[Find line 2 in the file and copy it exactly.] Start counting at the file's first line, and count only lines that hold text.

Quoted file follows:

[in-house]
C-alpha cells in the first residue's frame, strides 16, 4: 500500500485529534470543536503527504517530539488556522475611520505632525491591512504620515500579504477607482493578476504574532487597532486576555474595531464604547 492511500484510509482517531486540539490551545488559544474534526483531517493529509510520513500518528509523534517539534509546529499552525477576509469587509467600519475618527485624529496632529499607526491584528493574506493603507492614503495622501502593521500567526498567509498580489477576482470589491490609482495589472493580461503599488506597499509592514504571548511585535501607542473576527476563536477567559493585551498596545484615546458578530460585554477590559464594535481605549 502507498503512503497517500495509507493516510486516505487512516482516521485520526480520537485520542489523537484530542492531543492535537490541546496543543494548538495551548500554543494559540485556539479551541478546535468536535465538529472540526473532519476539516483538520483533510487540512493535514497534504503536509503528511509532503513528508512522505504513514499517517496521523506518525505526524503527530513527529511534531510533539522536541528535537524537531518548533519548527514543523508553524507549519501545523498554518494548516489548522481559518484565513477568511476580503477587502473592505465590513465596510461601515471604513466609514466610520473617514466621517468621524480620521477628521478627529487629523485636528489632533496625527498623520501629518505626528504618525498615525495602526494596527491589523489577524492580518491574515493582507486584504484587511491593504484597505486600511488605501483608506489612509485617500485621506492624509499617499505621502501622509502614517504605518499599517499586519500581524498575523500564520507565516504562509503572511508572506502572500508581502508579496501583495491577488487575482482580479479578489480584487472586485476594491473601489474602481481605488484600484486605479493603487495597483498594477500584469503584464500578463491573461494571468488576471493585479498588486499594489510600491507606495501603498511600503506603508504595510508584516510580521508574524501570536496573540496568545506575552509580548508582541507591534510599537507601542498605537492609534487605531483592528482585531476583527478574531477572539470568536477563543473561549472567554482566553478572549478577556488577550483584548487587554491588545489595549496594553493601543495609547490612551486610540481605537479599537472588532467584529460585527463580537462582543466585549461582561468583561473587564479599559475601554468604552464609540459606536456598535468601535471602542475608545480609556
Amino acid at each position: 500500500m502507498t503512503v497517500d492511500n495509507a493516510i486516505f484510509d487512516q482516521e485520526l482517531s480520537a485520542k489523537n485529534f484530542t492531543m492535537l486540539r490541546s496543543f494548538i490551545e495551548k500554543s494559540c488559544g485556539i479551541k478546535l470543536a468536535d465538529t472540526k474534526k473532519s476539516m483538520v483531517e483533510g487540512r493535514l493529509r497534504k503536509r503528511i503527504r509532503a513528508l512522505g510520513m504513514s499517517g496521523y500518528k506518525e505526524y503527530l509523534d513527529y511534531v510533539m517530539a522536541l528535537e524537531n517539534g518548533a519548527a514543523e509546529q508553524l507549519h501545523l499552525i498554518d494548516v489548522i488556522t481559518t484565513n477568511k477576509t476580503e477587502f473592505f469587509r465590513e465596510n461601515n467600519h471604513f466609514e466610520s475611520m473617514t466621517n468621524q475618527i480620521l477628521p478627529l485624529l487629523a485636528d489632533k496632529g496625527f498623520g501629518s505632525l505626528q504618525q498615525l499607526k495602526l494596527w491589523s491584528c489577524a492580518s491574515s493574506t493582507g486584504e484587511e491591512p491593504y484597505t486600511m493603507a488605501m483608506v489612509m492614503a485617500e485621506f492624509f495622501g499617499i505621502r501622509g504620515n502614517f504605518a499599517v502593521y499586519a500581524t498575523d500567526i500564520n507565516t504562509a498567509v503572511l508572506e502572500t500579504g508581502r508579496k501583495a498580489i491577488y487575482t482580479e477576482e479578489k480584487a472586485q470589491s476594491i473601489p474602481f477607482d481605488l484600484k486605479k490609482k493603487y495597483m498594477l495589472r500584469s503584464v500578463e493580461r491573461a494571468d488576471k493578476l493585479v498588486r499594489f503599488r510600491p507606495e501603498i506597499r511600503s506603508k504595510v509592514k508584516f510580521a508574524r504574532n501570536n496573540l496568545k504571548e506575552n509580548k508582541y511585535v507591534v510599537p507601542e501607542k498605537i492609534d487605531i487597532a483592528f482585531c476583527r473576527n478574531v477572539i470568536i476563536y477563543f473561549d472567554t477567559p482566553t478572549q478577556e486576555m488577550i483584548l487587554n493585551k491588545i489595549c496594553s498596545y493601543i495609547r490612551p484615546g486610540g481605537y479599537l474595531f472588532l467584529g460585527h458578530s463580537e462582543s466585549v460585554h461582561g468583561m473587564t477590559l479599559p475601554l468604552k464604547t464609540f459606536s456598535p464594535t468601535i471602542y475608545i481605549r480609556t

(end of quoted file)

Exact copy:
C-alpha cells in the first residue's frame, strides 16, 4: 500500500485529534470543536503527504517530539488556522475611520505632525491591512504620515500579504477607482493578476504574532487597532486576555474595531464604547 492511500484510509482517531486540539490551545488559544474534526483531517493529509510520513500518528509523534517539534509546529499552525477576509469587509467600519475618527485624529496632529499607526491584528493574506493603507492614503495622501502593521500567526498567509498580489477576482470589491490609482495589472493580461503599488506597499509592514504571548511585535501607542473576527476563536477567559493585551498596545484615546458578530460585554477590559464594535481605549 502507498503512503497517500495509507493516510486516505487512516482516521485520526480520537485520542489523537484530542492531543492535537490541546496543543494548538495551548500554543494559540485556539479551541478546535468536535465538529472540526473532519476539516483538520483533510487540512493535514497534504503536509503528511509532503513528508512522505504513514499517517496521523506518525505526524503527530513527529511534531510533539522536541528535537524537531518548533519548527514543523508553524507549519501545523498554518494548516489548522481559518484565513477568511476580503477587502473592505465590513465596510461601515471604513466609514466610520473617514466621517468621524480620521477628521478627529487629523485636528489632533496625527498623520501629518505626528504618525498615525495602526494596527491589523489577524492580518491574515493582507486584504484587511491593504484597505486600511488605501483608506489612509485617500485621506492624509499617499505621502501622509502614517504605518499599517499586519500581524498575523500564520507565516504562509503572511508572506502572500508581502508579496501583495491577488487575482482580479479578489480584487472586485476594491473601489474602481481605488484600484486605479493603487495597483498594477500584469503584464500578463491573461494571468488576471493585479498588486499594489510600491507606495501603498511600503506603508504595510508584516510580521508574524501570536496573540496568545506575552509580548508582541507591534510599537507601542498605537492609534487605531483592528482585531476583527478574531477572539470568536477563543473561549472567554482566553478572549478577556488577550483584548487587554491588545489595549496594553493601543495609547490612551486610540481605537479599537472588532467584529460585527463580537462582543466585549461582561468583561473587564479599559475601554468604552464609540459606536456598535468601535471602542475608545480609556